Now in all this it would be unfair to say that the Pope was actuated alone by motives of policy. He is, doubtless, a more liberal and a better man than his predecessor. He himself had a brother in exile ; and as a missionary, formerly to Chili, and afterwards to Buenos Ayres, he has learned, like Louis Philippe,

to regard the rights of the people, and respect their feelings and their wants.

Still policy has bad much to do with the course he has taken. His travels in the new world opened his eyes to truths that it became him to recognise ; and he saw plainly that the Pontiff of 1847 could not be the despot that a former age tolerated.

But he had no intention of weakening, in any way, the power of the papal government, or of enlarging the civil liberty of the people. What he has done, in this respect, towards giving a constitutional government, has been compelled from him by the movement in Europe. The grand excitement occasioned by his reform, and the extravagant hopes expressed, were altogether too premature. So long as Austria and the other continental powers stood firm, there was no hope of constitutional liberty in Italy—and even now it is to be very much feared that the endless rivalries and jealousies that exist between the several provinces will defeat any movement towards a grand confederacy of the states.

The most powerful prince of the peninsula, is Carlo Alberto (Charles Albert), King of Sardinia. He has a large and welldisciplined army under his control, and has already entered the field against Austria.

But perhaps I could not give my views better, and at the same time claim for them some weight, by showing that time has proved their correctness, than by quoting an extract from a published address of mine on the subject delivered the early part of last winter.

“But who is this Carlo Alberto-King Charles Albert—who has threatened to meet Austria in the field, if she attempts to occupy Ferrara, and has offered his services to Pope Pius IX. ? The veriest despot and traitor that ever escaped the punishment due his crimes. He himself was once at the head of one



of the most formidable conspiracies ever set on foot for the redemption of Italy. Chief of the Carbonari, he promised constitutional freedom to the country. That conspiracy counted some of the noblest spirits of the age. But just on the eve of its development, death removed the obstructions between Charles Albert and the throne of Piedmont; aed vaulting into it, he immediately seized the conspirators he himself had seduced into his ambitious plans; and, by imprisonment, banishment, and death, rid himself of his old friends, and became the most hated tyrant in Europe. Added to all this, he is a Jesuit of the Jesuits, and as weak as he is villanous. He upholds the Pope, offers his aid, and talks loudly of the independence and nationality of Italy ! Ah! " Timeo Danaos et dona ferentes.' I fear such a man, when he brings, and though he brings, gifts in his hands. But, it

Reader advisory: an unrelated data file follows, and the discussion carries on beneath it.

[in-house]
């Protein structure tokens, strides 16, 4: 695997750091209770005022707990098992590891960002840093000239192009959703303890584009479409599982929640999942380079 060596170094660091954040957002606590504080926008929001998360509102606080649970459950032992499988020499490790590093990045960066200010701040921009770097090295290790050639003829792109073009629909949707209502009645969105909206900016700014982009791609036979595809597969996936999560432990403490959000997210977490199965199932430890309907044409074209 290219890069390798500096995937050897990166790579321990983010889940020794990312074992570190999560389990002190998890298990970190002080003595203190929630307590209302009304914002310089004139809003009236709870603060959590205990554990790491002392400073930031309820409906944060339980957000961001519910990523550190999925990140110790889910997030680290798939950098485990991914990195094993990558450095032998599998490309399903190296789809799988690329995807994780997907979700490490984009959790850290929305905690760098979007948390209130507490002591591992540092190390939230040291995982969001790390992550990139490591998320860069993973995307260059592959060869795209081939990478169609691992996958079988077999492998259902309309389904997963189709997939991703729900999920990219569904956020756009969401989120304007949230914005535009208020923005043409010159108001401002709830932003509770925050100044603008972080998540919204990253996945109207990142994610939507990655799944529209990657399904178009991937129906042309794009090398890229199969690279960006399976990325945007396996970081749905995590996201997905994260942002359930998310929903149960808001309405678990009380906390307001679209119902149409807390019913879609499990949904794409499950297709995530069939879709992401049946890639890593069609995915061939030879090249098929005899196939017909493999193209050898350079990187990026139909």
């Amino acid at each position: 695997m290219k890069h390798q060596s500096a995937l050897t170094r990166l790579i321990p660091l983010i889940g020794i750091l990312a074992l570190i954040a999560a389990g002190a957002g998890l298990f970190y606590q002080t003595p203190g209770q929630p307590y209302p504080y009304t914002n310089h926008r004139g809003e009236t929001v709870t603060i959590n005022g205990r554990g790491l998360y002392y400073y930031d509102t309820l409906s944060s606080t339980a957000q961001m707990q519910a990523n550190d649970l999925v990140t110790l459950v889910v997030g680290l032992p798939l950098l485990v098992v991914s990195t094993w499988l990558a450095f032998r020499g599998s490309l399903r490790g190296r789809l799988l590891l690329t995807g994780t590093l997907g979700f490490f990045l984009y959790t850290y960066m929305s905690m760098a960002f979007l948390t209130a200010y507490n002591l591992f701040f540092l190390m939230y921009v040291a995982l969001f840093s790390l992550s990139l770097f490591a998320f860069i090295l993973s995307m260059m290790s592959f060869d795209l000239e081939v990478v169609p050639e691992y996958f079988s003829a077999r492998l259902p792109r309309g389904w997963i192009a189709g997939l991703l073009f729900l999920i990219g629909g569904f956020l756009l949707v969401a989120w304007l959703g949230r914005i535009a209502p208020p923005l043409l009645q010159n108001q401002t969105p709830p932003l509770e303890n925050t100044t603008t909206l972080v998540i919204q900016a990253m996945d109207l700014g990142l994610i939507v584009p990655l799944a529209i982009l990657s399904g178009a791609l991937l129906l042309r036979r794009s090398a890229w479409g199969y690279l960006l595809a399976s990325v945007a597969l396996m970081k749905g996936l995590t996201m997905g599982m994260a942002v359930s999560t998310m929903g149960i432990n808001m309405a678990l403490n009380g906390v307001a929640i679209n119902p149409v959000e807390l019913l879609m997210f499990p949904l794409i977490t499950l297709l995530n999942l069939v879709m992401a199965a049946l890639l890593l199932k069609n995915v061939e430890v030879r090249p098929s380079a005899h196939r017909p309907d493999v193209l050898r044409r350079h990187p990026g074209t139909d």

may be asked, what motive has he for the course he adopts ? Three very powerful ones. In the first place, he was hated intensely by his own subjects; and he knew it, and feared their anger. This dislike he could remove in no way so effectually as by upholding the Pope; and already has he found his reward. In the second place, Austria is the only power he has to fear ; she trenches on his borders, and holds him in perpetual alarm; and he will willingly seize any event that would injure his enemy, and compel him to evacuate Italy. In the third place, in case of any successful hostilities, he could not but enlarge his territory. If, through his instrumentality, Austria should be spoiled of her possessions in Italy, he knows he could dictate his own terms to the Pope; and rest assured he would be content with nothing less than half of the peninsula. He is the most powerful sovereign in it, and he looks with a covetous eye on those fair portions of Lombardy which the Austrians hold.

But as for wishing the liberty of Italy, or caring anything about its independence and nationality, except so far as that nationality consists in being under one despotic sovereign, and